When Glen Morgan and James Wong were approached with the task of turning a horror treatment called ”Flight 180” into a film, they laughed. Seems the writing-directing team — whose celebrated stint on ”The X-Files” included the scripts for ”Tooms,” about a taffy-limbed serial killer, and ”Home,” the infamous tale of homicidal inbred farmers — thought the premise of high schoolers hunted by a scythe-wielding grim reaper was a wee bit ridiculous. ”I only read half of it,” scoffs Morgan.
Yet New Line Cinema persisted, and their agents pushed. So the two pitched a more self-respecting version, one where Death isn’t some razor-fingered Freddy, but imperceptibly employs everyday occurrences and clutter — public transportation, shower curtains, even a glass of vodka — to do his shadowy work. ”To our shock, they said, ‘We love that!”’ says Morgan. ”It’s so rare to walk in, say ‘Here’s what I think it should be,’ and someone goes, ‘I agree.’ How can you walk away from that?”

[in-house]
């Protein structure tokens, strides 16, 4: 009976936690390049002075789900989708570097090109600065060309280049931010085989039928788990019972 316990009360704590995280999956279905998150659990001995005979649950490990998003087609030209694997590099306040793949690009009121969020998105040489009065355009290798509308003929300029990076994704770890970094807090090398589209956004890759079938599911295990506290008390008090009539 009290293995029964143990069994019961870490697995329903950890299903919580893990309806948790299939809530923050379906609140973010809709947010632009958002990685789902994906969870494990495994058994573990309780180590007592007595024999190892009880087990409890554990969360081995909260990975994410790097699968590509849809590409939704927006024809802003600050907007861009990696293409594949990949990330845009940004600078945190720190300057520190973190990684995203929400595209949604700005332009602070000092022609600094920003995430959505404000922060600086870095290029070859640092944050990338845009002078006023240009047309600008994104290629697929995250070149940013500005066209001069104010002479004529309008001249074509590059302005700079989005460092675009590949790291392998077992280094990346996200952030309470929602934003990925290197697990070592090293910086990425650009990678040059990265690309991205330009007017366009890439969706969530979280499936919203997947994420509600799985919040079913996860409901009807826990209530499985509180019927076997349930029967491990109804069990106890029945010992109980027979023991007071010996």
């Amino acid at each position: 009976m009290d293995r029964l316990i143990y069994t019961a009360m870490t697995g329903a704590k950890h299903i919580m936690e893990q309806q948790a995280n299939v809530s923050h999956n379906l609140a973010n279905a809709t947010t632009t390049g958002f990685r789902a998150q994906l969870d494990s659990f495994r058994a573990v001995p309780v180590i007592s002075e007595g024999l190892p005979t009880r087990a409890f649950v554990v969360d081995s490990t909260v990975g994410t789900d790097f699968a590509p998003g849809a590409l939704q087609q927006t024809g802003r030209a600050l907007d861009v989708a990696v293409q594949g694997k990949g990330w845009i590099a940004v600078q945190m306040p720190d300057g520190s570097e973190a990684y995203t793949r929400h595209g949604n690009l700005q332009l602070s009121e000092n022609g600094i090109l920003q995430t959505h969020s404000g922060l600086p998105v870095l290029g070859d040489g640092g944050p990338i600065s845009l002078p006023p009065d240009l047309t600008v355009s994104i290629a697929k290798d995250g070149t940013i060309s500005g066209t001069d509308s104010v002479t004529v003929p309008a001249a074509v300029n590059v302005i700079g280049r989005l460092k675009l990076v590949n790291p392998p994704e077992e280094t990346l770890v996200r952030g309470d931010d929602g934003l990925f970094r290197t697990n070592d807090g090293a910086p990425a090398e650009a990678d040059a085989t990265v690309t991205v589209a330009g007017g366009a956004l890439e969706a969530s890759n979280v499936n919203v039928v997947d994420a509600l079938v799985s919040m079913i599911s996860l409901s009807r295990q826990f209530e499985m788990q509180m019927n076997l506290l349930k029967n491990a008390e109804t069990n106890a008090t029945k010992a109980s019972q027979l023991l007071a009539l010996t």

With ”Final Destination” (the name was changed to avoid a disaster-flick vibe), Morgan and Wong become the latest ”X-Files” alumni to matriculate into filmmaking. The results for their colleagues have been mixed: Rob Bowman scored with 1998’s ”The X-Files” movie (he’s now reportedly attached to the Fox action flick ”Riptide”), while David Nutter flopped with the 1998 teen shocker ”Disturbing Behavior” (he’s now shooting the pilot for ”Dark Angel,” a sci-fi show James Cameron is exec-producing for Fox).
Wong and Morgan, who are currently producing NBC’s psychic-friends thriller ”The Others,” hope that ”Destination” won’t crash at the box office, as they’re itching to do more films (they have a script set up at Jodie Foster’s Egg Pictures). While they know ”The X-Files” has given them a hook, Morgan and Wong pray it’s not defining. Says Morgan, ”When I’m 60, I hope I’m not just answering questions about how Tooms squeezed into the chimney.”